This is a wonderful and long overdue piece. The use of the the Alphas in this CAS role may be unique in the type’s history. That it was done and done effectively is testimony to the skill of the aircrew. The other point of note is that the strikes were done in the face of a relatively potent AAA environment.

  7. beegeagle says:

    You are right, SBM. Long time, my man. How is it going out there in beautiful Trinidad?

    That was the reason why we posted. Sometimes, it scares me how the Nigerian military throw a needless veil of secrecy on otherwise rigorous operations which should make banner headlines. The NAF were even more active in Sierra Leone, so you can imagine the total number of sorties flown during the ECOMOG operations in both countries could be over 3,500!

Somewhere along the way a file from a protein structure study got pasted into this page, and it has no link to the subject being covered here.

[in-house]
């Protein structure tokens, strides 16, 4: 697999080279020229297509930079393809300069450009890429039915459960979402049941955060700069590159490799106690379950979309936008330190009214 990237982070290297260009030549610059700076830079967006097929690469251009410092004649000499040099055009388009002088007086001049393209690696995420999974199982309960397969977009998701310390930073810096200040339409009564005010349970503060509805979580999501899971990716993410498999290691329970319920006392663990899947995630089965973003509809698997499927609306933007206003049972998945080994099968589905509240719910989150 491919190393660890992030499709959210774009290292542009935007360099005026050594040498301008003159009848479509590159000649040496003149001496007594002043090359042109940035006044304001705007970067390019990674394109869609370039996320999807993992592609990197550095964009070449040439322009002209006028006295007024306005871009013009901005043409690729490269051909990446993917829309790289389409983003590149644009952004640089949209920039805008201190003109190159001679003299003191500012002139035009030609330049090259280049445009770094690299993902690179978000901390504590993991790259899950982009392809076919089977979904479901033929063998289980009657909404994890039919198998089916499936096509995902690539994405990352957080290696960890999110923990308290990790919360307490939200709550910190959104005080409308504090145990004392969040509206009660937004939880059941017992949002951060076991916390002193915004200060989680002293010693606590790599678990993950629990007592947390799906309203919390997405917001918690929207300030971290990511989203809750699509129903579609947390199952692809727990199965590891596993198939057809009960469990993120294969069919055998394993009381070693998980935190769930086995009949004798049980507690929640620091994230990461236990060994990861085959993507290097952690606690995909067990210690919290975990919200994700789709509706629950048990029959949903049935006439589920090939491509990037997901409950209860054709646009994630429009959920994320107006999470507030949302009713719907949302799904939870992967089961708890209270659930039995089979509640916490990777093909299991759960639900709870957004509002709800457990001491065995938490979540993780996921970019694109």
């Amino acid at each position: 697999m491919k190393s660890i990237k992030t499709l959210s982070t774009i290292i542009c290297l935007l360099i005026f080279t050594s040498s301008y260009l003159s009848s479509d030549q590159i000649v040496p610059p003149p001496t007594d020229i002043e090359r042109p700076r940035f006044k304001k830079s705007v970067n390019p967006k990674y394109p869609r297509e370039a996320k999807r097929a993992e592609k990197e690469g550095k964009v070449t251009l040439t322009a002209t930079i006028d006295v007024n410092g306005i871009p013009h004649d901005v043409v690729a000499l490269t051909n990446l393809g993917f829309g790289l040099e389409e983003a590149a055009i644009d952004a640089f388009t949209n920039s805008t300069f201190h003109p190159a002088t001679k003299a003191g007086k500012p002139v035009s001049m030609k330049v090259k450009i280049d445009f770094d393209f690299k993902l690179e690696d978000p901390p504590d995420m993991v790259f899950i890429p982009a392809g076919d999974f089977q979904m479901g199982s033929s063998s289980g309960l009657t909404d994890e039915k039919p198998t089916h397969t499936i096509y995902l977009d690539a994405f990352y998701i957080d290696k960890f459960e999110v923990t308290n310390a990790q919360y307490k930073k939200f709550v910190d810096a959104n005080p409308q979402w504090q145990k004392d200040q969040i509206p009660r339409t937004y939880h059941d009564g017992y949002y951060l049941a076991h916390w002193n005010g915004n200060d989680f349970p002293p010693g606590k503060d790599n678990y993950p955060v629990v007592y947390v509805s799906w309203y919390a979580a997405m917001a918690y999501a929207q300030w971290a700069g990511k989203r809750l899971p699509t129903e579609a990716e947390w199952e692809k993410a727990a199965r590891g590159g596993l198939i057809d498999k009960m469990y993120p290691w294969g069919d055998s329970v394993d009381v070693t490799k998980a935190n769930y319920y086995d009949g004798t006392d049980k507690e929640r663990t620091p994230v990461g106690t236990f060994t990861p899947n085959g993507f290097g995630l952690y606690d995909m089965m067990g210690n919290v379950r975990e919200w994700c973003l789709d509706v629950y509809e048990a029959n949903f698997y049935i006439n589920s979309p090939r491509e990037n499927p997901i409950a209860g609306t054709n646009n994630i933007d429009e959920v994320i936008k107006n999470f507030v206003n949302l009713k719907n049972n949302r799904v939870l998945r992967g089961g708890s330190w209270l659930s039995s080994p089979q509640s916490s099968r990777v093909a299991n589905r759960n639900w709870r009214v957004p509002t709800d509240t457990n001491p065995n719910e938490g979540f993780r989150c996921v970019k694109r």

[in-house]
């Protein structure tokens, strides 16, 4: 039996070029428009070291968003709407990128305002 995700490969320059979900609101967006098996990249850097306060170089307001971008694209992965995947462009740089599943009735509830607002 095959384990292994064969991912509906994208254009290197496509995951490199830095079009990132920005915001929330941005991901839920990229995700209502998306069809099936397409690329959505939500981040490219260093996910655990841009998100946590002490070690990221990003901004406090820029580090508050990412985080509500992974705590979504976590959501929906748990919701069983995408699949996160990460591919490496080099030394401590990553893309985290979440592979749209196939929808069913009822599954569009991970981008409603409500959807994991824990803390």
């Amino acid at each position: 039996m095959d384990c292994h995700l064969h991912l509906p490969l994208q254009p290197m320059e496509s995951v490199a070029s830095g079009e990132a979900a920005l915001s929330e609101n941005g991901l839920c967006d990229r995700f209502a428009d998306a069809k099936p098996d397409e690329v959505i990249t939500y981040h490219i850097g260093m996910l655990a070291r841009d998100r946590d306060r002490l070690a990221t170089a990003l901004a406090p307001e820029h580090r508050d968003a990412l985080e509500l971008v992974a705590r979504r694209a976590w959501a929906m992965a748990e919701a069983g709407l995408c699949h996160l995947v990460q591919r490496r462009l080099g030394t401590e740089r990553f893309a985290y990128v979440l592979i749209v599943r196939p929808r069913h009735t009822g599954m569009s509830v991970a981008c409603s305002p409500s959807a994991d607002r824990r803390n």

Yet what do we have? The NAF have such edifying content but prefer to post photos of NAFOWA on their website. If we do not tell our story, who will?

    Look at our Wikipedia page which should have the following campaigns listed

    Cameroon Insurgency
    Congo Crisis
    Nigerian Civil War
    Chad Border War
    Liberian Civil War
    Somali Civil War
    Sierra Leone Civil War
    Bakassi Conflict
    Niger Delta Insurgency
    Boko Haram Insurgency

    and see how blank it is for a national armed forces which has been engaged in combat operations non-stop since August 1990! Who else to blame but ourselves?

    Chronicle of Nigerian Military Engagements

    https://beegeagle.wordpress.com/2011/08/26/chronicle-of-nigerian-military-engagements-1959-2011/

    That is why we similarly came up with the “RECORDED ACCOUNT OF THE BATTLE OF FREETOWN”

    https://beegeagle.wordpress.com/2010/08/07/ecomog-recorded-account-the-battle-of-freetown/

    ECOMOG WAR STORIES

    https://beegeagle.wordpress.com/2011/10/01/flashback-ecomog-in-sierra-leone/